... this devotion is part of the Red Letters series. Click here to read more.

the end will come


All these are but the beginning of the birth pains. “Then they will deliver you up to tribulation and put you to death, and you will be hated by all nations for my name's sake. And then many will fall away and betray one another and hate one another. And many false prophets will arise and lead many astray. And because lawlessness will be increased, the love of many will grow cold. But the one who endures to the end will be saved. And this gospel of the kingdom will be proclaimed throughout the whole world as a testimony to all nations, and then the end will come. [Matthew 24:8-14 ESV]


In these few words Jesus tells us what the last days of Jerusalem will look like.
Previously he spoke of birth pains - now he speaks of the delivery stage.
He indicates that these times, and ages to follow, will be categorized by:
  • Persecution and Hatred: Followers of Christ will be singled out from others. Reminiscent of attitudes in totalitarian countries where the gospel is not tolerated.
  • False Prophets: Also reminiscent of countries where the gospel is banned. People will arise with a message that perverts the image of God and his message.
  • Lawlessness will increase and Love will grow cold: As God is removed from the culture the influence of the Holy Spirit will be diminished. Consequentially immoral acts will arise while acts of love and charity ebb right up until the last day.
  • Perseverance: Those who endure persecution and do not capitulate to false prophets will see the salvation of God on that last day.
Jesus ends by speaking of a day when the whole earth will hear the gospel of the kingdom.
On that day the end will come. Blessed be the name of the Lord!
Maranatha. Come Lord Jesus.

Lord, you are sovereign over all events - now and in the last days. Help me to trust in you.


... this devotion is part of the Red Letters series. Click here to read more.

birth pains


Truly, I say to you, there will not be left here one stone upon another that will not be thrown down. ... “Tell us, when will these things be ...” And Jesus answered them, “See that no one leads you astray. For many will come in my name, saying, ‘I am the Christ,’ ... And you will hear of wars and rumors of wars. See that you are not alarmed, for this must take place, but the end is not yet. For nation will rise against nation, and kingdom against kingdom, and there will be famines and earthquakes in various places. All these are but the beginning of the birth pains. [Matthew 24:2-8 ESV]


Eschatology is the study of the events associated with end times and the coming age.
As far back as the first century many have believed that they were living in the last days.
Forty years ago, when I was in bible college, my favorite book of the bible was Revelation.

I so remember those wonderful debates around the rapture and the last days.
As the new millennium dawned my fixation with eschatology ebbed.
Even so, the predictions of modern days 'prophets' have revived the interest in the topic.

Interesting how Jesus begins his end times dissertation with a warning about deception.
It is so easy to get distracted by eschatology and predictions of future events.
Especially when we consider that Jesus was speaking of the destruction of Jerusalem's temple.

There is good reason to think that the things he spoke of have already happened.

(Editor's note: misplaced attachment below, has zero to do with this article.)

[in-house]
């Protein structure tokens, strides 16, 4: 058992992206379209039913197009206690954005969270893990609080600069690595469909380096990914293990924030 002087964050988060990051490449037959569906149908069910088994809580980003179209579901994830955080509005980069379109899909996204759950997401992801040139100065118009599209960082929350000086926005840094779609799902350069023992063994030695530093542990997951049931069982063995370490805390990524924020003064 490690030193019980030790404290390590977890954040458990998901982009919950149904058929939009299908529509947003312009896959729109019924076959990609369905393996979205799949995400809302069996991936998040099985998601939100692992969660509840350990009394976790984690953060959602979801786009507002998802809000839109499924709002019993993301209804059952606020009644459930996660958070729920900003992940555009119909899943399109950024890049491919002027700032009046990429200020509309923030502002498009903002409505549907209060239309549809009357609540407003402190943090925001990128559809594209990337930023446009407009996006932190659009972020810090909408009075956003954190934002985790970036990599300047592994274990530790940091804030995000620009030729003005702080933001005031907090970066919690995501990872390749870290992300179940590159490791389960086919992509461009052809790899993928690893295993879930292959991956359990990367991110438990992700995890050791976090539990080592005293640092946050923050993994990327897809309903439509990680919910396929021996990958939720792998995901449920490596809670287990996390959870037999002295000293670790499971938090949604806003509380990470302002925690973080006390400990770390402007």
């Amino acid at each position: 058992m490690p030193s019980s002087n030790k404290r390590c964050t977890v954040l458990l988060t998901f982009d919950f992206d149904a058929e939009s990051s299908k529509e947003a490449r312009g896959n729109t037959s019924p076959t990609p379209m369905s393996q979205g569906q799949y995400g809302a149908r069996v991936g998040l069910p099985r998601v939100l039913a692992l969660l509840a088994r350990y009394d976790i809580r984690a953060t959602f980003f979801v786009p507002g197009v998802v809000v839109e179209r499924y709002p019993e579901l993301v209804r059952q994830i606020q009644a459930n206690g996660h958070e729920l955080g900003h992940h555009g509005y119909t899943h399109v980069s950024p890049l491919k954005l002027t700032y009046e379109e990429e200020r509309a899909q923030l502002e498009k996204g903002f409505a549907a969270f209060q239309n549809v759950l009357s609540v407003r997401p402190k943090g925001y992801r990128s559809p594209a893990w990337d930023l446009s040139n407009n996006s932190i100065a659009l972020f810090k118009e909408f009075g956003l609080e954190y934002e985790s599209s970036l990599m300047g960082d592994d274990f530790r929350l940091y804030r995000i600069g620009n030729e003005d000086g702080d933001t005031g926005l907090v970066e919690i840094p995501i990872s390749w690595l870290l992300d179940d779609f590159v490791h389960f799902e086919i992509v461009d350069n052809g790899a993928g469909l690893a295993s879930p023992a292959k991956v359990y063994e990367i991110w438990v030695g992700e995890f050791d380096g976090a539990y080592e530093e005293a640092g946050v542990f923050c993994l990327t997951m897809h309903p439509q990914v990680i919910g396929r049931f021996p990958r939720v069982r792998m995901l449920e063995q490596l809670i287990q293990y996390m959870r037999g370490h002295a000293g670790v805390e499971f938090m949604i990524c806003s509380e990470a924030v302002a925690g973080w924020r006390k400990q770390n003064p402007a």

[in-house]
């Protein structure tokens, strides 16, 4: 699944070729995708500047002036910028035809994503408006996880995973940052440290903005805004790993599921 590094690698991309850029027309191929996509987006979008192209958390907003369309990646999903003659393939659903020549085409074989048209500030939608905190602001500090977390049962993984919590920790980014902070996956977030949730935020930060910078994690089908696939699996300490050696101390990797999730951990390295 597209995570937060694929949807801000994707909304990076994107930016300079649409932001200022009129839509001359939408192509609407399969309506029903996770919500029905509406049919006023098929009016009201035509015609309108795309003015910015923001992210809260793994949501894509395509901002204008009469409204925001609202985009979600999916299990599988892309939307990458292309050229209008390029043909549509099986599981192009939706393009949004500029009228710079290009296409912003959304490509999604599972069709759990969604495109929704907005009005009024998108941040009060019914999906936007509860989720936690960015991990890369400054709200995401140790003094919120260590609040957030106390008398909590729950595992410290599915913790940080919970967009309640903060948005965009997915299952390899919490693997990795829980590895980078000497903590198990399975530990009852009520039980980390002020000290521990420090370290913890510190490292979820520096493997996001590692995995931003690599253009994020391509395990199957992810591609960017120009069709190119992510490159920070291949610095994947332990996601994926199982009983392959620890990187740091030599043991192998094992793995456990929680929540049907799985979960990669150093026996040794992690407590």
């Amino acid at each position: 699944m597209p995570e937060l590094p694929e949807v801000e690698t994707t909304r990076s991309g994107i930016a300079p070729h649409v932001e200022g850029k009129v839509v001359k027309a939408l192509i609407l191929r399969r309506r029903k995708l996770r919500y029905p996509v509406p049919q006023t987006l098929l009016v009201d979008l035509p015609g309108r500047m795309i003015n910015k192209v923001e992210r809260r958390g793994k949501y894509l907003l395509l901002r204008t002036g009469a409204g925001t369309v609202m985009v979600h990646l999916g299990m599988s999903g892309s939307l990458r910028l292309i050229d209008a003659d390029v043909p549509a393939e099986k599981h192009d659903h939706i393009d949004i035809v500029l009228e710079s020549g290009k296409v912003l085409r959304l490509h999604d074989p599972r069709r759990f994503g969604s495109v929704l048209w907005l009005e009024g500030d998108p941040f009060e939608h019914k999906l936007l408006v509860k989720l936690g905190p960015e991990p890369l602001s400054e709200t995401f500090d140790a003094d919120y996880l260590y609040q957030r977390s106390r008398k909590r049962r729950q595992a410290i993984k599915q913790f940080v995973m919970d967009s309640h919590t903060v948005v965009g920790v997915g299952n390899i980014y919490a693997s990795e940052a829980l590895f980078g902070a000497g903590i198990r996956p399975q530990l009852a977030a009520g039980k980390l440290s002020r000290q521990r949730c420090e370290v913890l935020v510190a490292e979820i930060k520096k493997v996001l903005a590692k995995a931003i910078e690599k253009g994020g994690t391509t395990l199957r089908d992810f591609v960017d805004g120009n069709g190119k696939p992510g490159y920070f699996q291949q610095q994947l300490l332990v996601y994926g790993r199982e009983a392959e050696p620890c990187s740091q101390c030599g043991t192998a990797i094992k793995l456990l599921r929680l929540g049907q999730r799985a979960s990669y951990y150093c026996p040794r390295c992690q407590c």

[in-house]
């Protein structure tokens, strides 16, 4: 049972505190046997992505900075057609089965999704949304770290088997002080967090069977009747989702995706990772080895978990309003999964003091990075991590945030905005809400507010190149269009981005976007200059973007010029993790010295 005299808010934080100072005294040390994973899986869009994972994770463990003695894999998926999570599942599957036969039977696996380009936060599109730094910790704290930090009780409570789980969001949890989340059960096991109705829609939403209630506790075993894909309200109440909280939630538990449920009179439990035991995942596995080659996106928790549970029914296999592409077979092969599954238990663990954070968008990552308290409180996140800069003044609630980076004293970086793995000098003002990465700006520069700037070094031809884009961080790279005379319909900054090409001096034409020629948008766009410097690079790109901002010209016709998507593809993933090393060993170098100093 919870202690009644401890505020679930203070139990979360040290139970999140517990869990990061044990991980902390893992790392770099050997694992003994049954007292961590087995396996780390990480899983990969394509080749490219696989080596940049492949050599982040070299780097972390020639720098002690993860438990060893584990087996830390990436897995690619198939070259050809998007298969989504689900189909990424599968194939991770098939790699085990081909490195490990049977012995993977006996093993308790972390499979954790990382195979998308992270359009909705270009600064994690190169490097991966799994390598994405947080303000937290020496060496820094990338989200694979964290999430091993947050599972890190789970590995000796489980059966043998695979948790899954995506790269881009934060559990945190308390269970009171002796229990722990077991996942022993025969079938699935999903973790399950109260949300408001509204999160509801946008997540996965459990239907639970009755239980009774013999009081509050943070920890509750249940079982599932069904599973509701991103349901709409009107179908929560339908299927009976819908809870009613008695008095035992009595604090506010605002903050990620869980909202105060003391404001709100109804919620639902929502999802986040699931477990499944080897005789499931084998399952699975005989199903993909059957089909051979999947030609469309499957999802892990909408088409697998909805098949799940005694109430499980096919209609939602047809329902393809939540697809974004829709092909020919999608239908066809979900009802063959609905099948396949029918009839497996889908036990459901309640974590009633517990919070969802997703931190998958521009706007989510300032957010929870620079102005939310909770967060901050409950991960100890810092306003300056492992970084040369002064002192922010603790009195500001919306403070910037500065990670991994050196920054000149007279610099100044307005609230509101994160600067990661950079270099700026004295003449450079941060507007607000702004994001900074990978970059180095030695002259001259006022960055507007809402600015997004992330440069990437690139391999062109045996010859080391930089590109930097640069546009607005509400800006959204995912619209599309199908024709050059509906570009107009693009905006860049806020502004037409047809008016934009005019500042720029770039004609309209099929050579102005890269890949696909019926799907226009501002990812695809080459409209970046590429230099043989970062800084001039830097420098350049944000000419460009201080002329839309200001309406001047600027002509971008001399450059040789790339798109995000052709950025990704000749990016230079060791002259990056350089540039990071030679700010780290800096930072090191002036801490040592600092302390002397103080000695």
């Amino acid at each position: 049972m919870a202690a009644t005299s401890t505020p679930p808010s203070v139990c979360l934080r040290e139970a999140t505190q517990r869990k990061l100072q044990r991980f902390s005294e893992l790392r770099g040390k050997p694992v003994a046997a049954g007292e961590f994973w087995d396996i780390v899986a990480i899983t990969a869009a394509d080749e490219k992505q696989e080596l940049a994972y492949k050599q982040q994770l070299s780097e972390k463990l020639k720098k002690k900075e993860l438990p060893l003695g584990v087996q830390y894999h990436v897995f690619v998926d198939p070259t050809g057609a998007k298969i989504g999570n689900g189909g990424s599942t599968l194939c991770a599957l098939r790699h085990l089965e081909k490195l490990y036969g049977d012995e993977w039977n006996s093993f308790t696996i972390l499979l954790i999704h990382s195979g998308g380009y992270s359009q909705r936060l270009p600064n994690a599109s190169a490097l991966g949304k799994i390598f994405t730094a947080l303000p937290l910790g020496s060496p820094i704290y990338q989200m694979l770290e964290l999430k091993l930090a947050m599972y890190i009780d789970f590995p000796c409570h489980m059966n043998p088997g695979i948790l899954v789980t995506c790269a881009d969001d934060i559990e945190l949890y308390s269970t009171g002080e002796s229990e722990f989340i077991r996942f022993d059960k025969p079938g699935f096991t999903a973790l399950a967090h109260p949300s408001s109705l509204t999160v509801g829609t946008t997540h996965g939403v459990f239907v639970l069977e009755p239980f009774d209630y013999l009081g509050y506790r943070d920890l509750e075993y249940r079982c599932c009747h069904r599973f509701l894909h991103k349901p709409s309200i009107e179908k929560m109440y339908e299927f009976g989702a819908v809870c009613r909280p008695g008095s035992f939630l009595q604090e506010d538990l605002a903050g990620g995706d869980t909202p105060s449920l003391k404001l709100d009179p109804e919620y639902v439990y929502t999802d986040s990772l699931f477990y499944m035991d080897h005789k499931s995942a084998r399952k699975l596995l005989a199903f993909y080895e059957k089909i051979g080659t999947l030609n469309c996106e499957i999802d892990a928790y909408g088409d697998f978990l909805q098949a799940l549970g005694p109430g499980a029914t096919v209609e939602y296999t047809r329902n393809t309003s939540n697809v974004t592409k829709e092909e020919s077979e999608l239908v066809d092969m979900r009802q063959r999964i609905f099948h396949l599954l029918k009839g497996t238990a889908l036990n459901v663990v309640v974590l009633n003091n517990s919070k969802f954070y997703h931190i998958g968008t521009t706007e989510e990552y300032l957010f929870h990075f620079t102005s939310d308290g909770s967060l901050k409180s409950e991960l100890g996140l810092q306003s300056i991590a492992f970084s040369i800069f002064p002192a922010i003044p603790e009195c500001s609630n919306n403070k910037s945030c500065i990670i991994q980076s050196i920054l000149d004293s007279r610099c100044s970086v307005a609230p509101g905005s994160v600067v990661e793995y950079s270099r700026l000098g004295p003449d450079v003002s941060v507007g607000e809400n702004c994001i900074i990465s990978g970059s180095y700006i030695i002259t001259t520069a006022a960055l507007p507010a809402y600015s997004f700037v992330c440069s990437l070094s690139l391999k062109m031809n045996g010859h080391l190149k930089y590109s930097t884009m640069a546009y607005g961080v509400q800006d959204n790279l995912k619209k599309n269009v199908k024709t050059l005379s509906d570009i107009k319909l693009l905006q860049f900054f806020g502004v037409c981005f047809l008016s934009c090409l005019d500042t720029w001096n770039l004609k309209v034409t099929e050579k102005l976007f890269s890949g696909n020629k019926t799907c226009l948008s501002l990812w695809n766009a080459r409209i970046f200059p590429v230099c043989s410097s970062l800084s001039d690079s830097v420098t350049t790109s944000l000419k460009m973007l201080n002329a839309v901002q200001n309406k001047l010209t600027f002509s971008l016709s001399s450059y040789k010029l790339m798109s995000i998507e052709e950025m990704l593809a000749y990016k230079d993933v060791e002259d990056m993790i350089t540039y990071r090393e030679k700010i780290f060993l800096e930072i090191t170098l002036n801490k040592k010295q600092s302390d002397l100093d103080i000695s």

Even so, he points to observable events saying that they are but the beginning of birth pains.
It reminds me of what Paul writes in the eighth chapter of his letter to the Romans:
For we know that the whole creation has been groaning together in the pains of childbirth until now. And not only the creation, but we ourselves, who have the firstfruits of the Spirit, groan inwardly as we wait eagerly for adoption as sons, the redemption of our bodies. For in this hope we were saved. Now hope that is seen is not hope. For who hopes for what he sees? But if we hope for what we do not see, we wait for it with patience.
Hope, not fear, is the message of the days when new life is birthed in hard times.
When we hear of wars, famines and earthquakes our hearts go out to those who suffer.
Yet in the midst of these trying times we do well to embrace the hope of redemption.

I await your redemption today Lord. Help me to look up when things around me look bleak.


... this devotion is part of the Red Letters series. Click here to read more.

temporal captivations


As Jesus was leaving the Temple grounds, his disciples came along and wanted to take him on a tour of the various Temple buildings. But he told them, “All these buildings will be knocked down, with not one stone left on top of another!” [Matthew 24:1-2 ESV]

In my life I have had a lot of creature comforts - nice houses, cars, clothes and other stuff.
Interesting that all of those houses and cars have given way to newer models.
Speaks to me of how temporal physical things are in our lives.

And churches? Oh my, I have been a part of six church building campaigns.
One of those buildings eventually had to be sold at a two million dollar loss.
What is it about stuff that so captivates us and garners our attention?

We all know that "the stuff" is temporary. Such is the message in today's reading.
The disciples were fixated on the beauty and majesty of temple buildings.
They could not even imagine their destruction in their lifetimes.

Jesus jars them with a message that we all need to hear.
The stuff is not important - all things will eventually be replaced because they are temporal.
Yet there are things that are eternal and will survive our passing.

These are the things that should captivate us.

Open my eyes Lord to see the eternal things. Help me to give my attention to such things.


... this devotion is part of the Red Letters series. Click here to read more.